Monday, August 17, 2009

Little Bee, two

So I finished the story and I was gratified by the discovery that the tale was well told. Little Bee and Charlie and Sarah and Lawrence and all the bit players from soldier/killers to killers/antiimmigrantracists rang true. We do live in a world where harm blends with happiness and where courage is used to face every new day. We live in a world where a fellow like President Obama, who professes to want to end war, can continue the war in Afghanistan. We live in a world where neocons can disrupt town halls but protesters can't parade any where near a political convention. We live in a world where the banks have the money, get the money, make the money and the people don't. We live in a world where despite all of that a story like Little Bee can end with hope for a new tomorrow and Rambo can finally go home.

Little Bee

I am a firm believer in the serendipitous. So I find it no coincidence that last night while perusing the tv menu, T and I came across a Sylvester Stallone flick and began to watch it. We are North Americans after all and violence on film attracts us. We love to watch the Die Hard series, and this one, was a Rambo though we were sure we had never seen it before. For one thing Rambo looked old and for another, Julie Benz from Dexter was playing the love interest. But it wasn't til after the destruction of the village scene that I felt compelled to find out when and for that matter what this movie was called. 2008 and Rambo. So it was the comeback film we had heard about but weren't able to see in the theater.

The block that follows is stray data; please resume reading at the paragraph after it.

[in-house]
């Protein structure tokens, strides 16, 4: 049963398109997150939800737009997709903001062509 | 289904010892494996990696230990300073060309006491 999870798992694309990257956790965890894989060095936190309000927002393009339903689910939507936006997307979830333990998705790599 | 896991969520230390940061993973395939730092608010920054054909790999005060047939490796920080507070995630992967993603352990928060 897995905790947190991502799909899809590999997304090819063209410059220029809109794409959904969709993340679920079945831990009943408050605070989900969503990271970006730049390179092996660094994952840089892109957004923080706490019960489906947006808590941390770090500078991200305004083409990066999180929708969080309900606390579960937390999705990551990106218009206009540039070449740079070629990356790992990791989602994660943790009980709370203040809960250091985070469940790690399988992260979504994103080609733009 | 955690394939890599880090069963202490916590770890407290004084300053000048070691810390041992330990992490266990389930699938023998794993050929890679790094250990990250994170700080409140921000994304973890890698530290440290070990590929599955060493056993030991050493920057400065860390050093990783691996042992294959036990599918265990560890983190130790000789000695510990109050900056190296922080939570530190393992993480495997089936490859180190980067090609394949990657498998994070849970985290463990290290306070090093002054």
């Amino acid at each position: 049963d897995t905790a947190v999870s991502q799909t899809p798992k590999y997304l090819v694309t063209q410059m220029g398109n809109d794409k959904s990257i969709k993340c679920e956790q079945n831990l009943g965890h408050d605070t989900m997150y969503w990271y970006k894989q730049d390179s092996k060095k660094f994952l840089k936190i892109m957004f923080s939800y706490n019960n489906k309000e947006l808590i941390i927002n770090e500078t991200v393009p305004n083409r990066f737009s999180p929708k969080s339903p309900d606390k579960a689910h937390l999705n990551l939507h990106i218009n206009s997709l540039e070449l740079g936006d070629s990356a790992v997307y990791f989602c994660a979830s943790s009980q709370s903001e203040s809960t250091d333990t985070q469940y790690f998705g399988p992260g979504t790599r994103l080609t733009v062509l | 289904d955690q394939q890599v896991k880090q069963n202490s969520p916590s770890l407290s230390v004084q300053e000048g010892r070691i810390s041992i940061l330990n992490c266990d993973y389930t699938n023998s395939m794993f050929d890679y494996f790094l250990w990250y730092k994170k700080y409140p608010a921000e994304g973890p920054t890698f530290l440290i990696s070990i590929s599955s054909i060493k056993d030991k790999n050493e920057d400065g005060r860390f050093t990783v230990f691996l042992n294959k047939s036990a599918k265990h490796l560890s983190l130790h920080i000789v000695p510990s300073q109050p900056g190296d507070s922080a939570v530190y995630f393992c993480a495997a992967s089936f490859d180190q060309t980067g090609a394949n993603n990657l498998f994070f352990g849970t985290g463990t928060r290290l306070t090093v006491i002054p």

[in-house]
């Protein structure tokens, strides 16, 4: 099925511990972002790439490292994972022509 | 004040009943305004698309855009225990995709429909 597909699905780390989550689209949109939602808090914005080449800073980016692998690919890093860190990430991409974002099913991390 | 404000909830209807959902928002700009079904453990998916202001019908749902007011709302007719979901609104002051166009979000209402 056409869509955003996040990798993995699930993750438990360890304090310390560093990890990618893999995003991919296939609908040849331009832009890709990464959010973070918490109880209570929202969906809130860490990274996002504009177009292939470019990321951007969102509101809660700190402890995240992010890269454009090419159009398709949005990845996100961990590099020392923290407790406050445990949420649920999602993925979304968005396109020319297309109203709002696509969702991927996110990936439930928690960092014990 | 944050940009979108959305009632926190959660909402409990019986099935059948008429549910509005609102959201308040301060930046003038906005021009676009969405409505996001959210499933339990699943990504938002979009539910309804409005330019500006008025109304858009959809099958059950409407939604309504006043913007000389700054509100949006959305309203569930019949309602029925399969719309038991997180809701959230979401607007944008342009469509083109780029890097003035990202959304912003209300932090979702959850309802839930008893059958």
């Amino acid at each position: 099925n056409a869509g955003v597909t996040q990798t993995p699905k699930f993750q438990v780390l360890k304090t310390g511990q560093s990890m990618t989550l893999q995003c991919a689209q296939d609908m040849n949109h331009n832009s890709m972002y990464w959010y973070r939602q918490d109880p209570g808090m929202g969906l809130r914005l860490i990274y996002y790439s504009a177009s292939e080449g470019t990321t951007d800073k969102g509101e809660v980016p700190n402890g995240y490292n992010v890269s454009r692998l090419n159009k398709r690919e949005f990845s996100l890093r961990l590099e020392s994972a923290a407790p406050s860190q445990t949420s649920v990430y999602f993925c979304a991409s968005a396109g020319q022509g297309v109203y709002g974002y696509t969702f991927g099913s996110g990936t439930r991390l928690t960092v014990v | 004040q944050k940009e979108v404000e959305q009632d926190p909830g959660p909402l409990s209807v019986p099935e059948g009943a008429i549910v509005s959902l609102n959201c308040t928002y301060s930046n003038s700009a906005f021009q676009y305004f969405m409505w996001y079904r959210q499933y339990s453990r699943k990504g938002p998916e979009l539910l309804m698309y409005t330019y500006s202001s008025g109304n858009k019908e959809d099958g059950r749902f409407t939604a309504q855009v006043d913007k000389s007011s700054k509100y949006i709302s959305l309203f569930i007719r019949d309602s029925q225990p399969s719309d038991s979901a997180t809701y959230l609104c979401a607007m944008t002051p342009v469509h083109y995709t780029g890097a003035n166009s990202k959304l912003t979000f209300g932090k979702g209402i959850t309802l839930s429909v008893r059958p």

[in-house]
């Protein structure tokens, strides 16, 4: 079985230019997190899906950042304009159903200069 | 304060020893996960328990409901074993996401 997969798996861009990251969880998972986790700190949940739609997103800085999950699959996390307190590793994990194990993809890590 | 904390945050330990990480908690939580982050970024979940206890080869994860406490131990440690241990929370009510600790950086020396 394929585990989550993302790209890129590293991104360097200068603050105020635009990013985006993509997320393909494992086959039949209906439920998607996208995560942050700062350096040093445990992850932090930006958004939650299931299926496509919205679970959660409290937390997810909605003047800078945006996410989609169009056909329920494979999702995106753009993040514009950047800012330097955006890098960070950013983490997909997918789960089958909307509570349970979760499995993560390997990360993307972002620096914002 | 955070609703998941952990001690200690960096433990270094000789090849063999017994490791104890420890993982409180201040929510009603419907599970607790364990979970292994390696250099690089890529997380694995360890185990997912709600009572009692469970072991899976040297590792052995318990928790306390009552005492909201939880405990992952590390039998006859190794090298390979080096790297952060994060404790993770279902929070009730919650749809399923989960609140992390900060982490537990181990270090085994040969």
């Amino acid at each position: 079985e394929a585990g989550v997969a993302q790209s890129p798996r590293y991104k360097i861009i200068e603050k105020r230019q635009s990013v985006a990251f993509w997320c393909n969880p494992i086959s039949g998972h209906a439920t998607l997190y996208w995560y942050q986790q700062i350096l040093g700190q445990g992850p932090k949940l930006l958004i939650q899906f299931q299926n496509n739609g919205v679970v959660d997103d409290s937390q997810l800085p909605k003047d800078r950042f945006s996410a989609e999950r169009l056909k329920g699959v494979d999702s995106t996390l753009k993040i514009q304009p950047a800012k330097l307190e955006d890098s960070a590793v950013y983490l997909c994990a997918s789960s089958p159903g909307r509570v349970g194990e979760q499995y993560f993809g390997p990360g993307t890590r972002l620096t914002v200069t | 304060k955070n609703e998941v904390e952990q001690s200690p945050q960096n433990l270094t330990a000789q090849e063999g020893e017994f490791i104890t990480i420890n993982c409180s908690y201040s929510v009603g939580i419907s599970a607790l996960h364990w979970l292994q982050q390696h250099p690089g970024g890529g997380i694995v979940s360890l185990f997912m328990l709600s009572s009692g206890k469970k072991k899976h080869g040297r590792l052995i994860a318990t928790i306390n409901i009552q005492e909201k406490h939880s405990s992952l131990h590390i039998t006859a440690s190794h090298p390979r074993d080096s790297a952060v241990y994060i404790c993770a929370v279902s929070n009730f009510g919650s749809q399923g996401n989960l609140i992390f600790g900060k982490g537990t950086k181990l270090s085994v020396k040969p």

But back to the scene. One moment, it's Doctors without Borders doing their thing in a sleepy jungle village and the next it is a war zone filled with flying bodies, burning huts, raped women and total wanton destruction. Too real, too realistic. T and I looked at each other and asked why would any human being do that to another? What reason could they have? Religious belief, a village built on top of valuable oil, political disagreement, or just destruction because they could?

Which brings me to Little Bee, Chris Cleave's 2008 novel about two women who meet through the happenstance of war, one from Nigeria and the other from England. I am half way through the story but still, here come the same questions, why and how can this be happening in the same world where T and I sit and watch Sly retaliate with more than equal violence?

Is it because we sit and watch? The Rambo film is simplistic in its answer. "You can't change anything.", he says. Cleave on the other hand maybe going for something different. A subject for my next post.